Friday, December 9, 2011

The first "mountain bikers"?

The modern "safety bicycle" came into being in the late 1800s, and was embraced by the public at the time... and is largely responsible for starting the evolution toward paved roads. The hoardes of cyclists demanded better-quality roads than the muddy thoroughfares that crossed the Fruited Plain up 'til that time. (That would be a hard pill to swallow, for many in our car-centric society nowadays.)

(For anybody interested in bicycle history, I recommend the book Bicycle: The History, by David V. Herlihy. It's comprehensive... and has lots of good photos and illustrations.)

Normally we think of the "mountain bike" as originating in the Bay Area, in the late-70s, early-80s. And indeed, that is when cycling enthusiasts first had the vision of a recreational bicycle ideally suited for trails and dirt-road travel.

However, it could be argued that "mountain biking" was already 80 years old by then. A couple weeks back, I was watching a show on PBS about Yellowstone National Park, and an old photo caught my eye - of a group of cyclists posed on the geologic features at Mammoth Hot Springs.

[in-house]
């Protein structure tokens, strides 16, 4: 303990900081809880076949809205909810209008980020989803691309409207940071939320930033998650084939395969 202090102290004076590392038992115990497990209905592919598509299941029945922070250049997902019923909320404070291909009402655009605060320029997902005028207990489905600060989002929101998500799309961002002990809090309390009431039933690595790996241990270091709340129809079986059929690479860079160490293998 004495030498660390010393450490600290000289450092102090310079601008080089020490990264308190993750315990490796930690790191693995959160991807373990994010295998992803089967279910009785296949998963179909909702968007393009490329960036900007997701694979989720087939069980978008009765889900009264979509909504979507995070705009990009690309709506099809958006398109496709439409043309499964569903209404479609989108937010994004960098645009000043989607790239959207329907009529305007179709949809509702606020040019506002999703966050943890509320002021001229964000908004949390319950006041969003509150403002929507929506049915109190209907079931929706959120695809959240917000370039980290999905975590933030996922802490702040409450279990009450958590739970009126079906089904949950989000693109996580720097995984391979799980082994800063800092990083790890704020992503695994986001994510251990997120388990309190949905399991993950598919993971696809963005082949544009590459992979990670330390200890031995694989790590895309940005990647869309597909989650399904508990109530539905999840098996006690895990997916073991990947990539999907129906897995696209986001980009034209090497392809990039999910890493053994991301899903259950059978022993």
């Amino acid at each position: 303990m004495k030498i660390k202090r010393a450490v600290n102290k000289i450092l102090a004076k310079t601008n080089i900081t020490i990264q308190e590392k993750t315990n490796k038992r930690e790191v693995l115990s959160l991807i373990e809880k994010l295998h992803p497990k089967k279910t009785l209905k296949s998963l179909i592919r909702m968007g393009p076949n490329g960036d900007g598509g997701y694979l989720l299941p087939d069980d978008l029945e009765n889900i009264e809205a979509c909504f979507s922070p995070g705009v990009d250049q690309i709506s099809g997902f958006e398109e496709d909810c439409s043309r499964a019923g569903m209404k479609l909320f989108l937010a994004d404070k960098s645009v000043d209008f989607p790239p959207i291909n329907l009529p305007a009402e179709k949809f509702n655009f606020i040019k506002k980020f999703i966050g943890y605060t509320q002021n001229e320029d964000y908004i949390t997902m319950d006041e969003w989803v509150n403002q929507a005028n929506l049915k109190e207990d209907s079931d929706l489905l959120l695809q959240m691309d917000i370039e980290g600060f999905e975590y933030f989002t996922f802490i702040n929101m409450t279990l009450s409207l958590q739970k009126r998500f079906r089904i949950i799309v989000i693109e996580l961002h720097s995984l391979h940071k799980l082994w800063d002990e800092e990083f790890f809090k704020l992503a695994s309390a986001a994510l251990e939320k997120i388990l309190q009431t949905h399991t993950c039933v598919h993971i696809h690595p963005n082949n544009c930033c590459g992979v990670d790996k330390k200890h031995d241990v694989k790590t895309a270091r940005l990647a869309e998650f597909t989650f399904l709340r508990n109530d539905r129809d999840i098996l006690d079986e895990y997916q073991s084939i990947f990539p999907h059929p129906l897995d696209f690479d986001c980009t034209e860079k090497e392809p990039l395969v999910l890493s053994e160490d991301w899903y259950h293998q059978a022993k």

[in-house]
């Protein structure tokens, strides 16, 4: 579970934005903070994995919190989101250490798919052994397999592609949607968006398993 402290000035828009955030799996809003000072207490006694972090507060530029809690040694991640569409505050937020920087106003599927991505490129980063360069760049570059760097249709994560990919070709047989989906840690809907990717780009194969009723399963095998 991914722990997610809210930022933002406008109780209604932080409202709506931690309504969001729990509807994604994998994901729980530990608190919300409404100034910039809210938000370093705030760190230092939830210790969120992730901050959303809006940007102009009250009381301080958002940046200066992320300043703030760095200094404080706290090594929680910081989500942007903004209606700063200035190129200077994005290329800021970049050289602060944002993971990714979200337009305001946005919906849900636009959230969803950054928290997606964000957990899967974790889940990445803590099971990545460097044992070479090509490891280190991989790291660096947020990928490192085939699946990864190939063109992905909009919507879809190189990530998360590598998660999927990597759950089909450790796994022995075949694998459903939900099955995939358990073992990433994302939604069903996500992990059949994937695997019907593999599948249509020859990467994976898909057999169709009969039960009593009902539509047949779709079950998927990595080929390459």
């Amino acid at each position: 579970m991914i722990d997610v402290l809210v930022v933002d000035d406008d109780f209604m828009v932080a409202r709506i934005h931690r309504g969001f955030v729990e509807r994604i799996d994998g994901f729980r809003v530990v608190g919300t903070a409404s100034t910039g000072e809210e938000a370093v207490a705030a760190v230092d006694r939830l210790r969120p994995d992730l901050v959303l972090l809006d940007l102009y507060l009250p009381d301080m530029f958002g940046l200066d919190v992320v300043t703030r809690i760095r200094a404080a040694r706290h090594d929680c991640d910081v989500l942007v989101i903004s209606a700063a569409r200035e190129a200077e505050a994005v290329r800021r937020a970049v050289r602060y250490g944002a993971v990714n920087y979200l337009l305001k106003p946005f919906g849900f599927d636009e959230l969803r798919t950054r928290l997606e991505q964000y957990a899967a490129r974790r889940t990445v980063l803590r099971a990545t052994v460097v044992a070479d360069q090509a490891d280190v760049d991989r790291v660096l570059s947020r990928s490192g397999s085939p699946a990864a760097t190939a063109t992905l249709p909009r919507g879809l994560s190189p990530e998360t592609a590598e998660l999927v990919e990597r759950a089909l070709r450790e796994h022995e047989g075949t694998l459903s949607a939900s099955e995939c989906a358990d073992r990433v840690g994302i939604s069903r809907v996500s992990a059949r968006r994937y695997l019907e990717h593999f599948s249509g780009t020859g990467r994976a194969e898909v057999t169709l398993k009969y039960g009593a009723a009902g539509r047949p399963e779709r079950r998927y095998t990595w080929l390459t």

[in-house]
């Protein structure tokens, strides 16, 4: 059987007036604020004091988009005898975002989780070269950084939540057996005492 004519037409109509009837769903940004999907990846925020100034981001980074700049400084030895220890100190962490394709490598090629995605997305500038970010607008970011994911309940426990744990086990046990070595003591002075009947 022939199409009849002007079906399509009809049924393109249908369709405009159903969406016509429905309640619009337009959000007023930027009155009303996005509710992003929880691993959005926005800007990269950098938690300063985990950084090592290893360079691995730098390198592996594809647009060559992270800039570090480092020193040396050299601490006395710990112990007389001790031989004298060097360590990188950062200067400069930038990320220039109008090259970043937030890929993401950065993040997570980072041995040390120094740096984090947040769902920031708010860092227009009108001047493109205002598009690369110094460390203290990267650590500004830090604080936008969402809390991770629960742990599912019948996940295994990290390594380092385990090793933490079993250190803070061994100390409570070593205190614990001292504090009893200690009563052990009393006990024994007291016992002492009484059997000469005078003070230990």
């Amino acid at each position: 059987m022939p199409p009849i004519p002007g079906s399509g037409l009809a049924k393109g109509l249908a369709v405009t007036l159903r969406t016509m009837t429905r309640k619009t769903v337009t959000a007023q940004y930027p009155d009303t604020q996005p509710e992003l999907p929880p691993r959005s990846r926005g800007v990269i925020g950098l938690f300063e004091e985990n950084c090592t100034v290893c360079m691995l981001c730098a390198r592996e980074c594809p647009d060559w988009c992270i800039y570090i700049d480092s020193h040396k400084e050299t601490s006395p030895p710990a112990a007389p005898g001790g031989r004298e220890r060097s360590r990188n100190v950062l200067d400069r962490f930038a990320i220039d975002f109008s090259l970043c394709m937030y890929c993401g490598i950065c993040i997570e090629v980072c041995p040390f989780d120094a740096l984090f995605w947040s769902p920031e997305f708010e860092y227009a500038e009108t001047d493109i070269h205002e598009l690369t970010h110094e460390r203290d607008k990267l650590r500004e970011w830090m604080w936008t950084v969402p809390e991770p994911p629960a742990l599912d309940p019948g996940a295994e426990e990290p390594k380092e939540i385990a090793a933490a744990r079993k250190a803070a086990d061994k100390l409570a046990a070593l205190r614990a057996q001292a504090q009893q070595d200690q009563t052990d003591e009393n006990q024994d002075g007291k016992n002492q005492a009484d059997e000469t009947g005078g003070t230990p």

I did a bit of digging, and discovered The 25th Infantry Bicycle Corps.

They were organized in 1896. According to the Fort Missoula Museum website, "The Corps, consisting of eight black enlisted men, soon was riding in formation, drilling, scaling fences up to nine-feet high, fording streams, and pedaling 40 miles a day. Each bicycle carried a knapsack, blanket roll, and a shelter half strapped to the handlebar. A hard leather frame case fit into the diamond of each bicycle and a drinking cup was kept in a cloth sack under the seat. Each rider carried a rifle (first slung over the back, later strapped to the horizontal bar) and 50 rounds of ammunition."

As for the bikes... they had steel rims, tandem spokes, heavy-duty frame components, and weighed 32 pounds.

In 1897, they rode, essentially cross-country, from Missoula to St. Louis, a distance of 1900 miles, in 34 days. Provisions were dropped along the way at intervals, but they rode - or pushed, in the really gnarly stretches - the whole distance. It wasn't easy. They were "greeted triumphantly" at every whistle-stop along the way.

Frankly, I'm a little surprised that bicycles never caught on in certain situations, for military transportation. Probably too cheap.


db said...

More on the Corps from the ACA - click here.

Bikeboy said...

Thanks for the contribution, db. I'll definitely check that out.

Marcus said...

The Misses and I watched a documentary on the Corps rented from the campus library. Those were some tough fellas. There is also a video of some Northern European countries bicycle force floating around on the interwebs.